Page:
At that time Florida belonged to Spain, and Spain was openly in sympathy with Great Britain, and almost as openly antagonistic to the United States. As early as August, 1814, nine British ships of War, laden with troops under the command of Lieutenant-Colonel Edward Nichols, sailed from Jamaica and came to anchor in Pensacola harbor, where the troops landed, went into camp, and hoisted the British flag – and this upon the soil of a nation professedly neutral. Colonel Nichols, by his actions and his utterances, practically announced that his force was but the advance guard of a mighty fleet and army soon to follow him. He issued proclamations in which he addressed the most inflammatory appeals to the prejudices of the French inhabitants of Louisiana, who had then been citizens of the United States for only ten years, and endeavored to array them on his side, and against the American Government. He also addressed a proclamation especially to the people of Kentucky, having been led to believe that they had become discontented with their own government, by reason of its seeming neglect of themselves – a belief which scheming politicians had, indeed, attempted to engender in their minds by all the wily arts of which scheming and designing politicians are capable, but all to no avail.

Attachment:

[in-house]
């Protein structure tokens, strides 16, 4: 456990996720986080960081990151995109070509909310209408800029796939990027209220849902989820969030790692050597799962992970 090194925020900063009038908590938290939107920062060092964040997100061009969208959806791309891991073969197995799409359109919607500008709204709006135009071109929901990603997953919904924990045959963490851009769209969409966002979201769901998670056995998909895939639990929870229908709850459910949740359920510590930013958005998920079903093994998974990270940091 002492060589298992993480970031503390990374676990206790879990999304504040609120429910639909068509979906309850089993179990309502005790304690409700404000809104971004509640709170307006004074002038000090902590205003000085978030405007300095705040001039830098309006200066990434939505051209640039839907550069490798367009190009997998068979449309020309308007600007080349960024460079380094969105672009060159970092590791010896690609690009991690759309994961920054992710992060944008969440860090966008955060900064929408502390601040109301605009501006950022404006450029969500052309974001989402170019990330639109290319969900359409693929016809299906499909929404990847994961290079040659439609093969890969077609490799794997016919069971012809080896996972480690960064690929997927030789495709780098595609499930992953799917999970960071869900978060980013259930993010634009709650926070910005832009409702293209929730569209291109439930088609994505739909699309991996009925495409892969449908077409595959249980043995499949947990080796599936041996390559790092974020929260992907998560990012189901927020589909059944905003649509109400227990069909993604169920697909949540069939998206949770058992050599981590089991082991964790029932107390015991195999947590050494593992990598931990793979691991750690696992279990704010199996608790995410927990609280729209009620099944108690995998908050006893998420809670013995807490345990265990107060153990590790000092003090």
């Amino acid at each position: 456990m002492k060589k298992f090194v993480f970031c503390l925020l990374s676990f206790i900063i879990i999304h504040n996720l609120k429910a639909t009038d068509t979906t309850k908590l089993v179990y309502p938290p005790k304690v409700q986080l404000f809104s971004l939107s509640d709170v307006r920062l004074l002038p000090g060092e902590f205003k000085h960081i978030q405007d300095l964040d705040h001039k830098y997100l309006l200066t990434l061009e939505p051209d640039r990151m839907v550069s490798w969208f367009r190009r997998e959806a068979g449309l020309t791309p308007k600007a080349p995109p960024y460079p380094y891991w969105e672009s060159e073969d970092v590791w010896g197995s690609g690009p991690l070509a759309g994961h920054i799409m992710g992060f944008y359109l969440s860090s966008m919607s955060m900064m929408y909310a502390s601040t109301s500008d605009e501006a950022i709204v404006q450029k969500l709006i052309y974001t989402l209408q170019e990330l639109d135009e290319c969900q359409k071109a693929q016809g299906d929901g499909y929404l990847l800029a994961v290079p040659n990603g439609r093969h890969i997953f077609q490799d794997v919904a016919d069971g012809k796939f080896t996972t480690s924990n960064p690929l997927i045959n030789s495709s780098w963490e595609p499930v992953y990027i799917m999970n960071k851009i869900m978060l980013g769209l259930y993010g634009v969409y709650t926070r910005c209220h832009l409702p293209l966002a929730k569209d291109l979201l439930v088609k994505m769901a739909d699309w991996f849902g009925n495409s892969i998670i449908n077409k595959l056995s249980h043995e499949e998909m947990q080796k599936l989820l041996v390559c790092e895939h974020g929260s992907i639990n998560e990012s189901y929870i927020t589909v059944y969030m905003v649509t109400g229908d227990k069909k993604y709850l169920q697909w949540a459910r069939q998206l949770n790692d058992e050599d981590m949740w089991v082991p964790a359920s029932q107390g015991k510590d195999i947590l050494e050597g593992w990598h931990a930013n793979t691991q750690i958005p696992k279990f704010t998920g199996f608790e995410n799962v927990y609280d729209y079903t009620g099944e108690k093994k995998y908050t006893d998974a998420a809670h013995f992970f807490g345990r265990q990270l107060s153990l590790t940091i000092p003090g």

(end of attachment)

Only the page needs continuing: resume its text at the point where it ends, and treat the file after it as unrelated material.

Nichols' proclamation to the people of Kentucky was dated August 29, 1814, and was as follows: